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How Avanti Cars Work

Avanti Changes Hands

The 1989 Avanti Coupe Convertible was a bold new step for Avanti -- it was the company's first convertible model.

Avanti might have died right there had it not been for Michael Kelly, a 36-year-old Texas ethanol baron who acquired Blake's interests for just $725,000 in April 1985. Operating as New Avanti Motor Corporation, Kelly's regime began building Blake's convertible alongside the familiar coupe in 1987.

Both models received new seats, a "cockpit" dash, altered bumpers, and improved cooling and climate systems. The coupe still listed for about $30,000; the convertible was some $10,000 more. With this changing of the guard, no 1986 Avantis were built.


Even more ambitious than Blake, Kelly moved production to a new plant in Youngstown, Ohio. This occurred in August 1987, thus closing the old Studebaker factory at last. Avantis would still be mostly hand-built, but the modern facilities promised great strides in quality -- and volume, which Kelly predicted would eventually reach an unprecedented 1,000 cars a year.

To achieve that, Kelly literally stretched the Avanti line by adding three new models: a 117-inch-wheelbase Luxury Sport Coupe, an even longer four-door Luxury Touring Sedan on a 123-inch chassis, and a jumbo limousine on a huge 174-inch span.

Purists moaned, though designer Loewy (who died in late 1987) had mocked up a pair of "Avanti-styled" sedans as '65-66 Studebakers. At least the LSC looked as good as the standard coupe, a tribute to the "rightness" of the original design.

Besides 40 LSCs, Kelly's company managed 50 Silver Anniversary coupes in 1988 to honor Avanti's 25th birthday. These carried Chevy 305 V-8s that were muscled up to 250 bhp (from 170 standard) via Paxton superchargers supplied by the Granatelli brothers, just as in Studebaker days.

Appropriately, the anniversary models were painted pearl silver. Interiors featured black or red leather, an "entertainment center" with TV, power moonroof, compact-disc player, and cellular telephone. There was also a fortified suspension with fat tires on handsome alloy wheels, and bodies gained a front spoiler with fog lamps, rocker-panel skirts, and reshaped bumpers.

Exceeding projected first-year production by 50 percent, New Avanti built 300 cars in 1987, the level Blake had hoped to attain but didn't. But Kelly, too, soon overreached himself, and this (plus legal hassles from one-time backers) forced him to sell in August 1988. The buyer turned out to be his principal partner, shopping-mall developer J.J. Cafaro, who changed the company name once again, this time to Avanti Automotive Corporation.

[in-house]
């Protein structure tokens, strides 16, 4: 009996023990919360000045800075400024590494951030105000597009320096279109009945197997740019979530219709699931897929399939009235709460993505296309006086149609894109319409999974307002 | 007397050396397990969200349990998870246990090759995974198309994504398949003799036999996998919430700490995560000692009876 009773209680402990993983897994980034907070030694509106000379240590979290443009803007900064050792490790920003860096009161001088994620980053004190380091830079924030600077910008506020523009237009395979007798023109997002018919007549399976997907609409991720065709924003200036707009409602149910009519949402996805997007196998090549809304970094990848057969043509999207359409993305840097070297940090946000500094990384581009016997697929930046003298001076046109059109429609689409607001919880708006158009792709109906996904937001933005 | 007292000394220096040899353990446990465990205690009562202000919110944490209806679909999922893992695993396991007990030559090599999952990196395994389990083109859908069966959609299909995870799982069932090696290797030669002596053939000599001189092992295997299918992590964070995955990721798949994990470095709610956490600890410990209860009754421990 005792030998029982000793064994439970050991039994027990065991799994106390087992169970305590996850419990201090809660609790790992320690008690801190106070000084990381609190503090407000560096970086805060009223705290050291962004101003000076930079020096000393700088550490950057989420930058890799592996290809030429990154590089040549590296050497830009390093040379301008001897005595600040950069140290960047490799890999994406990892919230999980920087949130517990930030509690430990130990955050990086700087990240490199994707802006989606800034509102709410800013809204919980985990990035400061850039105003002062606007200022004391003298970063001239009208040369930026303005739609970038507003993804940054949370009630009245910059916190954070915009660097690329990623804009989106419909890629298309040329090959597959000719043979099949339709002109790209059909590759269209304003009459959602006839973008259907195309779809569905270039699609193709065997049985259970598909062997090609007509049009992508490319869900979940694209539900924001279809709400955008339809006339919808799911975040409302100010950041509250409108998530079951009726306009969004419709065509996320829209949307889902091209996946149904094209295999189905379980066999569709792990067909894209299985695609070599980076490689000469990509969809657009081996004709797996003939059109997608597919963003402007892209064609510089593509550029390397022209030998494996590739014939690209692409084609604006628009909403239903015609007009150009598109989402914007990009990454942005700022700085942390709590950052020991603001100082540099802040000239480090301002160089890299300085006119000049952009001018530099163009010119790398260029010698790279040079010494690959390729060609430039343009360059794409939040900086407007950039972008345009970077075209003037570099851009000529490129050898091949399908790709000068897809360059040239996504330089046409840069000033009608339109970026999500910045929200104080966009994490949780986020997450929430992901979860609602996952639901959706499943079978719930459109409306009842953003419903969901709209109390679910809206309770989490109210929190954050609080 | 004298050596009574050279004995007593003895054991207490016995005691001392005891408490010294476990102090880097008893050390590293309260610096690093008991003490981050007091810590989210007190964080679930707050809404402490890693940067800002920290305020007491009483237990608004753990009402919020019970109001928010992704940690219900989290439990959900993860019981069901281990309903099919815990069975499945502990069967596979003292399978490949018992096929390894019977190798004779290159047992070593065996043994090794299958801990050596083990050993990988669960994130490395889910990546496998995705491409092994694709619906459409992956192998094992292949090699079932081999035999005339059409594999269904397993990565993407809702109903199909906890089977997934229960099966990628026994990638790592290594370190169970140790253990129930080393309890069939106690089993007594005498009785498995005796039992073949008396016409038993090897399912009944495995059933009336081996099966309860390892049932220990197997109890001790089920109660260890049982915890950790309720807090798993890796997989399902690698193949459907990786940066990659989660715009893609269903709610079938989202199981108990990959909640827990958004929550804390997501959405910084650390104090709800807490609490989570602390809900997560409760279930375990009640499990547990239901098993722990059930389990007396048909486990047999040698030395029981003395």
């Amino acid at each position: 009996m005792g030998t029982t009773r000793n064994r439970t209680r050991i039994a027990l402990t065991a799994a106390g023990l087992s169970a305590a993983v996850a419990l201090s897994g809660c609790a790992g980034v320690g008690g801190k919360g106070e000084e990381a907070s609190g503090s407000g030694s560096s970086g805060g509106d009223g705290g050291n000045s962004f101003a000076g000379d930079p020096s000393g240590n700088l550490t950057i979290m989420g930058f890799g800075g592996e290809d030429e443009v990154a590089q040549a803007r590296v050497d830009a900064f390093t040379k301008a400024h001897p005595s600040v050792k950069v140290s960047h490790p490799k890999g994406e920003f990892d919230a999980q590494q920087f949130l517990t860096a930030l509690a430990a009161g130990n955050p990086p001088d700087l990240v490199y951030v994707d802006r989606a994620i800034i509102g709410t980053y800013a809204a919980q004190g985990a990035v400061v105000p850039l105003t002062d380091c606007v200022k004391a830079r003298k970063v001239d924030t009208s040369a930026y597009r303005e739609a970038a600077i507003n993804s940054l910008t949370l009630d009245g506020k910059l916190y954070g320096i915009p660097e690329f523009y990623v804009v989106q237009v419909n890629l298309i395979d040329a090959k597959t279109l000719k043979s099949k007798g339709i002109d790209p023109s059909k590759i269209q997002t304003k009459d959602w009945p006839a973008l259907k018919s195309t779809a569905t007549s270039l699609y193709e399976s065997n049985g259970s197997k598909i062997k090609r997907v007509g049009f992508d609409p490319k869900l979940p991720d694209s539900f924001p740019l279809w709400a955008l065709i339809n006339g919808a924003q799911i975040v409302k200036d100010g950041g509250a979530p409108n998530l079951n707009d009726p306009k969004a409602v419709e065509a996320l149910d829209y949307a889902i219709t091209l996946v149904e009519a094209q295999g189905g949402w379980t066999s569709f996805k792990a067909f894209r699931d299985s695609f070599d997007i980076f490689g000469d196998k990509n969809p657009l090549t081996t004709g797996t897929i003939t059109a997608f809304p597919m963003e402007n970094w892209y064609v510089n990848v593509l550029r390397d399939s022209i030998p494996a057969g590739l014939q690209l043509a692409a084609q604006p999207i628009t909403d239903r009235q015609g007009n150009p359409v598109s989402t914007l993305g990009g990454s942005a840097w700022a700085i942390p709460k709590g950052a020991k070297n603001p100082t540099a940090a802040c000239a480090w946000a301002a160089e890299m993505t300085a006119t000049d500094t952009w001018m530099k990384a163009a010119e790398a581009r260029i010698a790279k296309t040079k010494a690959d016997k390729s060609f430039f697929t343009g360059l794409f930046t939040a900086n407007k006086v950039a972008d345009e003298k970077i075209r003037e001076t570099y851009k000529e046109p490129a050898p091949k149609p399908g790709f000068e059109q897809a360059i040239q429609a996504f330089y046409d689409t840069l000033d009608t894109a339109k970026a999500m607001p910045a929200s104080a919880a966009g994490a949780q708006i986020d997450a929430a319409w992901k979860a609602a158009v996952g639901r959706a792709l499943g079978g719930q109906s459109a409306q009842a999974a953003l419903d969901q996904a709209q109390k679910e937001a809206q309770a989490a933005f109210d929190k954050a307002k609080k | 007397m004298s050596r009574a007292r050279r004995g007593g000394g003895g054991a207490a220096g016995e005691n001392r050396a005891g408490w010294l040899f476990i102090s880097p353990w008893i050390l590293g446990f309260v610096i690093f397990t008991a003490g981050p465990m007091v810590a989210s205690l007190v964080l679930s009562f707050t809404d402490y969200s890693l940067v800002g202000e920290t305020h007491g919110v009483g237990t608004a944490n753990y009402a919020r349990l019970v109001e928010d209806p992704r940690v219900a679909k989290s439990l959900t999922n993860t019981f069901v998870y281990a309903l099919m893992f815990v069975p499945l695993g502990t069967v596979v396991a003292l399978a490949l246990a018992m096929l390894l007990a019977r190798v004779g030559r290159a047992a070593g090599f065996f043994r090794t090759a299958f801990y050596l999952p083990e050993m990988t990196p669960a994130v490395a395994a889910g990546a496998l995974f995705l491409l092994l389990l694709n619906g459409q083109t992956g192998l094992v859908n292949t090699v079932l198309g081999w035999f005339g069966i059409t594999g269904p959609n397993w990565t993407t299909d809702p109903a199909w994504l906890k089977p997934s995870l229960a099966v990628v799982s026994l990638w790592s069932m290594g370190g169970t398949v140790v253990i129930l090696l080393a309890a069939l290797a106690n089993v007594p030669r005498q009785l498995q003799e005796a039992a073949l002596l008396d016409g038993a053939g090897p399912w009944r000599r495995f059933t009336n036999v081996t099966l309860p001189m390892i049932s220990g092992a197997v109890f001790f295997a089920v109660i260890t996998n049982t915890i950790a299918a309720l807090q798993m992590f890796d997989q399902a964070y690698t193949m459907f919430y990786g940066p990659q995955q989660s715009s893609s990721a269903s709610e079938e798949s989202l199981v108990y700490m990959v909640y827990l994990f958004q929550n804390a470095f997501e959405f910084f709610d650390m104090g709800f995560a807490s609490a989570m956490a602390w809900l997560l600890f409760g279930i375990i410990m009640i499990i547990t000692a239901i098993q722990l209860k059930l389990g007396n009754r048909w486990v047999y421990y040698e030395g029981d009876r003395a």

Both LSC and the planned limo were forgotten, but Cafaro did introduce a four-door Touring Sedan for 1990, though on a trimmer 116-inch wheelbase. Improbably, he claimed its body was molded directly from one of the old Loewy sedan mockups that had sat for years in the South Bend attic gathering dust and pigeon droppings.

Though distinctive, the four-door wasn't as handsome as the classic coupe, but was definitely built better. High-tech composites replaced steel for its roof and (belatedly adopted) door beams, and Kevlar was substituted for fiberglass in the floorpan, bumpers, and seatbelt and body mounts.

Cafaro's operation managed 150 Avantis in 1988 and some 350 in '89. Most were the standard coupe. The 1990 target was 500 cars, but actual output was much lower. There were heady plans for '91, including a switch to the 245-bhp Corvette L98 engine, plus a new chassis (engineered by Callaway Technologies) with all-independent suspension and the four-wheel disc brakes from Ford's Thunderbird Super Coupe.

But these plans were derailed by a sharp recession that hurt sales industrywide. Instead of building its planned 1000 cars in '91, Avanti Automotive Corporation filed for bankruptcy. The firm produced only 15 cars that year, mostly convertibles with a few cosmetic changes and body-material substitutions like those on the sedan.

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